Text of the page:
Posts Tagged ‘Gene L Coon’

Received wisdom, of course, is that it’s during the third season of the original Star Trek that the wheels really come off the enterprise (pun intended); but there’s also an argument that it’s during the back end of the second season that the problems start to show up. Innovation is replaced by repetition, which in turn becomes routine and then formula and cliché. All quite true, I will happily admit, and yet some of these very-nearly-reviled late second season episodes are amongst my favourites – guilty pleasures, perhaps, but still definitely pleasures.

Bread and Circuses is one of these. It’s the one where they go to the planet of the Romans, in accordance with Gene Roddenberry’s belief that visiting alternate Earths was a core element of the series. Unsurprisingly, Roddenberry (the Gene who created Star Trek) is one of the credited writers, along with Mr L. Coon (the Gene who really made it sing), which may explain why there are quite a few elements of this episode which do feel a bit familiar. The visit to the planet of the Romans is inevitably a little reminiscent of the visit to the planet of the Nazis (Patterns of Force, from earlier in the season), while central to the plot is the presence of a corrupted former Starfleet member in violation of his oath of non-interference (again, this distinctly recalls Roddenberry’s own The Omega Glory from just a couple of weeks earlier).

The plot, if you need reminding, goes like this. Having come across the wreckage of a ship which has been missing for years, the Enterprise traces it back to an inhabited planet with a technological civilisation roughly akin to that of Earth in the mid 20th century. It’s another one of those parallel Earths which are liberally sprinkled through the original series, which the crew blithely take in their stride, citing Hodgkin’s Principle of Parallel Planetary Development. Well, fair enough; good enough for Spock, good enough for me. However, on this world, the Roman Empire never fell and still rules – slavery is an institution and gladiatorial fights are broadcast on network TV. Alarmed to see that members of the missing ship’s crew have been forced to fight as gladiators, Kirk beams down with Spock and McCoy to see if there are any survivors still around – only to discover his old friend Captain Merik (William Smithers) has become part of the Imperial elite, and is determined that word of this planet’s existence will not be taken back to the Federation…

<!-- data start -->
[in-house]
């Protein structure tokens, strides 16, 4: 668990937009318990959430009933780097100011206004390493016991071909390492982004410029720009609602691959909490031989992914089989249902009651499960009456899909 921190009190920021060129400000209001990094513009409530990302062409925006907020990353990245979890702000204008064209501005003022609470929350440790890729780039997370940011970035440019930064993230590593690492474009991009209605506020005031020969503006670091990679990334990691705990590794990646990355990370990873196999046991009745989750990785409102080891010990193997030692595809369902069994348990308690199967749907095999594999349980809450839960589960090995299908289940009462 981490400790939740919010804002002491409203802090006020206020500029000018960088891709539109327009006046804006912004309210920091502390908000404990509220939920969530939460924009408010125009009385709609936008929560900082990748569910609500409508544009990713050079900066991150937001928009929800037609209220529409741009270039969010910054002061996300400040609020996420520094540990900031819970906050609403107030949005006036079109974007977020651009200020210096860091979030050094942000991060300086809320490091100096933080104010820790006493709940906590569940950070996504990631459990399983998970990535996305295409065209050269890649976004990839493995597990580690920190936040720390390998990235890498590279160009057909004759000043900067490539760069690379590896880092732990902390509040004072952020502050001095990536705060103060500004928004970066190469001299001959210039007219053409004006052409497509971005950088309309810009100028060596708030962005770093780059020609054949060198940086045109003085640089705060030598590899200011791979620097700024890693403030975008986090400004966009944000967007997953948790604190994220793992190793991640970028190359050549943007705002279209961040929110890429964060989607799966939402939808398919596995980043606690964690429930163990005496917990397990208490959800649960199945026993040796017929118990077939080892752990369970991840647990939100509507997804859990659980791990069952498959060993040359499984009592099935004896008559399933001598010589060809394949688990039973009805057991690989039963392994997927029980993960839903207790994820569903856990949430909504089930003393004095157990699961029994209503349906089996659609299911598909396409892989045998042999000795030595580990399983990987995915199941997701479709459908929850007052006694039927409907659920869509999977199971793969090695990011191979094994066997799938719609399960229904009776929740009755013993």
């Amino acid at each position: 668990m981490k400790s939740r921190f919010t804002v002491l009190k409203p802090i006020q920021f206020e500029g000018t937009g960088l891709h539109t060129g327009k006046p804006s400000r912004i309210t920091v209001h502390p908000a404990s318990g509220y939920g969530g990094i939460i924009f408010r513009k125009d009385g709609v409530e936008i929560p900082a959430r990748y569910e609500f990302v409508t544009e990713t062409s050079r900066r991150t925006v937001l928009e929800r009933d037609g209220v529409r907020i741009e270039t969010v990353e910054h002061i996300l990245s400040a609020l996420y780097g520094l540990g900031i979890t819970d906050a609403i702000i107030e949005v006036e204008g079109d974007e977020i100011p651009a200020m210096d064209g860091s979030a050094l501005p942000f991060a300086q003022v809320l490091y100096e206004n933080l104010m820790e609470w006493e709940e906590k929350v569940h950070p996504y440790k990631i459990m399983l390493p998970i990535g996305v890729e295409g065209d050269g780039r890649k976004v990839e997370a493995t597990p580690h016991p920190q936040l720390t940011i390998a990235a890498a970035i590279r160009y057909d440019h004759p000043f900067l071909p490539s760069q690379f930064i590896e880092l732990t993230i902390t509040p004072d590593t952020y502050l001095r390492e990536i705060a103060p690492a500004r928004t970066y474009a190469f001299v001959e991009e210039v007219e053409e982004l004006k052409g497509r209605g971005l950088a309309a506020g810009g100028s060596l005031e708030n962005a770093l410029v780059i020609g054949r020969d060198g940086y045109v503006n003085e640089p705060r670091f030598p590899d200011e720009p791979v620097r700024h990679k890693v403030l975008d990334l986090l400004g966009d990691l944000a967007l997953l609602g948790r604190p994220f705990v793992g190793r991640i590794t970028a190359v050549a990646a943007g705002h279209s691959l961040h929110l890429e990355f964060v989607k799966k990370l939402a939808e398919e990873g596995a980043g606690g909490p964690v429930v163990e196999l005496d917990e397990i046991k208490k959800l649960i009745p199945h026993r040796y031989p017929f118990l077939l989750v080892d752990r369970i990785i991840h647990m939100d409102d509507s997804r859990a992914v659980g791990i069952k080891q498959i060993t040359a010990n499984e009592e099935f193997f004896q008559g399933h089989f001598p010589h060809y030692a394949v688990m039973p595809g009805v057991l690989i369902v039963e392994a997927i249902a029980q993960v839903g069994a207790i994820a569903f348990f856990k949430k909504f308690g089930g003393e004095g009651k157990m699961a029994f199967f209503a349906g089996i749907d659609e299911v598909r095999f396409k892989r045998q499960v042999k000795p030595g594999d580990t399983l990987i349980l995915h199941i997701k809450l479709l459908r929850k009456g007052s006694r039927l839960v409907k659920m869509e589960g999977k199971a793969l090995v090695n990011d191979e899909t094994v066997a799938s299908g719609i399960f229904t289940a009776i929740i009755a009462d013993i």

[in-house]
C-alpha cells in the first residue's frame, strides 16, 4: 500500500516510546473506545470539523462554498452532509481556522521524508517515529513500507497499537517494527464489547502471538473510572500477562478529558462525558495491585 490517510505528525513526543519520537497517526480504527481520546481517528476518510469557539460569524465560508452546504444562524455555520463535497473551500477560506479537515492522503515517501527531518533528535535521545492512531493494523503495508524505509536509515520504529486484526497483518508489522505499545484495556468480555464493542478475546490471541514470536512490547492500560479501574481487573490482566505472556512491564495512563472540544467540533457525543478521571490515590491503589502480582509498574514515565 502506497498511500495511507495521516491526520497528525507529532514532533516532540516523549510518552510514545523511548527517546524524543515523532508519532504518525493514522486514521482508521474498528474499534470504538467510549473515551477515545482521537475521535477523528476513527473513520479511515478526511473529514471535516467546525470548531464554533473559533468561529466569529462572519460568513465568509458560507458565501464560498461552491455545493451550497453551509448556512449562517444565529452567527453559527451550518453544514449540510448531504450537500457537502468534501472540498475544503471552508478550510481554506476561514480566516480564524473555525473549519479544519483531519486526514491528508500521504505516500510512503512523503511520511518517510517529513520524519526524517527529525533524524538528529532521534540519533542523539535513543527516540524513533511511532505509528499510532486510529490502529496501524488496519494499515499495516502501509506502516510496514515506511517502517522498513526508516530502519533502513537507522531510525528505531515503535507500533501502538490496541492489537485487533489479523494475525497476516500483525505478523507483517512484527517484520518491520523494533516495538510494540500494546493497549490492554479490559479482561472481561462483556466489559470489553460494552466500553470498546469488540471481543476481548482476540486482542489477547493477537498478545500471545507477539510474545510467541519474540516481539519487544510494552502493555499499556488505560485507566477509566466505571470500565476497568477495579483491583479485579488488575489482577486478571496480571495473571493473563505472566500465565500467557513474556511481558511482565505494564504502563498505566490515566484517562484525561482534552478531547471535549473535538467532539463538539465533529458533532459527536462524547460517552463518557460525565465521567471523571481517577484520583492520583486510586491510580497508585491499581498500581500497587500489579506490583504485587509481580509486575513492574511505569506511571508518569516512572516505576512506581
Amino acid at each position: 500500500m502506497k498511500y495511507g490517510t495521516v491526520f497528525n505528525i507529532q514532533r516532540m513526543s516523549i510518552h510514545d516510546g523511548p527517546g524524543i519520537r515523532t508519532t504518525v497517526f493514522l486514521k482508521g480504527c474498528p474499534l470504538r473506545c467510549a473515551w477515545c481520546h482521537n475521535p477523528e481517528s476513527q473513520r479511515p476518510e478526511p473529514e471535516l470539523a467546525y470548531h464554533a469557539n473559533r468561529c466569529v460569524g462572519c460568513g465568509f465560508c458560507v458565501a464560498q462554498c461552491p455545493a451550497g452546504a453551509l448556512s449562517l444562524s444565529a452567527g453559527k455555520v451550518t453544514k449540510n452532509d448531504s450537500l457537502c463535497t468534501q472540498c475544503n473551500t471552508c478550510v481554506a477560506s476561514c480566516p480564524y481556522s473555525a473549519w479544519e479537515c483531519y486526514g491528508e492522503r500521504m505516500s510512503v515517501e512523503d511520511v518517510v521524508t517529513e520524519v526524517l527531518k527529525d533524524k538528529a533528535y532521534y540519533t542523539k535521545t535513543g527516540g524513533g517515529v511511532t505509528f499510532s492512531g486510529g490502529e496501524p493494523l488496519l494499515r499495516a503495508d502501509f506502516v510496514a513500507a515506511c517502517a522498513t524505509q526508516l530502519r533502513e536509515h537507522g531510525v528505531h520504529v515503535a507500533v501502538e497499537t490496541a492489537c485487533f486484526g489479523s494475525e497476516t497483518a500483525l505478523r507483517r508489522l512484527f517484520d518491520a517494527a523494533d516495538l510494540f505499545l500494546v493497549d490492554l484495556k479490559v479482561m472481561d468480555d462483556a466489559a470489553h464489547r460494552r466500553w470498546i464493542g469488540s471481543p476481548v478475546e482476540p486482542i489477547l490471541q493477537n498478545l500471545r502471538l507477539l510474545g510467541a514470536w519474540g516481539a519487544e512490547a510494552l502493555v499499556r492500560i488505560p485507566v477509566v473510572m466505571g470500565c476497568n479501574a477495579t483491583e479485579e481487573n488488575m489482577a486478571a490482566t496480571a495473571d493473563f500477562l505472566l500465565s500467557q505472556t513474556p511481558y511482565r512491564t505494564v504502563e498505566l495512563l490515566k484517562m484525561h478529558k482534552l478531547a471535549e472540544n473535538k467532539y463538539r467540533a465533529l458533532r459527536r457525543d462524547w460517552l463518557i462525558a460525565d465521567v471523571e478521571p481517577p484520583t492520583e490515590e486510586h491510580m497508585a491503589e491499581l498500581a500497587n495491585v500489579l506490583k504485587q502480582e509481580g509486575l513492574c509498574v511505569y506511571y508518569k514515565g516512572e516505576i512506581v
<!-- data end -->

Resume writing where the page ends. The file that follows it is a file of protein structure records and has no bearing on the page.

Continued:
Original series Trek is dotted with episodes that get remembered for one particular moment or image – the one with the pizza monster, the one with the space hippies, the one with the bamboo cannon, I could go on and on. Bread and Circuses is, probably, the one with the televised gladiator fight (or possibly the one with the bizarre religious tag scene, which we shall duly come to), but there are other things about it I’m very fond of.

Of course, those gladiator fight scenes themselves, with their canned audience responses and the centurion snarling ‘Bring this network’s ratings down and we’ll do a number on you!’ is, obviously, meant satirically, and it’s satire with teeth when you consider Star Trek‘s own issues with network viewing figures at the time. The audience is practically beaten about the head by lines to the effect that this planet is in many ways incredibly similar to then-contemporary America, so this hardly qualifies as the most subtle subtext – there’s still something wonderfully understated about William Shatner’s delivery of the line ‘I’ve heard [20th century TV] was somewhat similar.’

Then again, by this point all the regulars know their characters inside out, so we get such cherishable moments as McCoy and Spock bickering even during a fight to the death, the later pay-off to this, and Scotty getting to play hard man while left in charge of the ship. Perhaps best of all is Kirk’s own super-coolness when forced to watch his friends in the arena – one of the themes of the episode is the difference between Kirk – a paragon, of course, of the improved humanity which Roddenberry believed so passionately in – and the flawed and failed Merik. Claudius expects Kirk to be just as weak, to crumble as his friends are threatened. ‘You find these games frightening, revolting,’ taunts the Proconsul. ‘Proconsul…’ Kirk permits himself a quiet smile. ‘In some parts of the galaxy I have seen forms of entertainment which make this look like a folk dance.’ Even if Kirk is just playing poker, he’s doing it masterfully.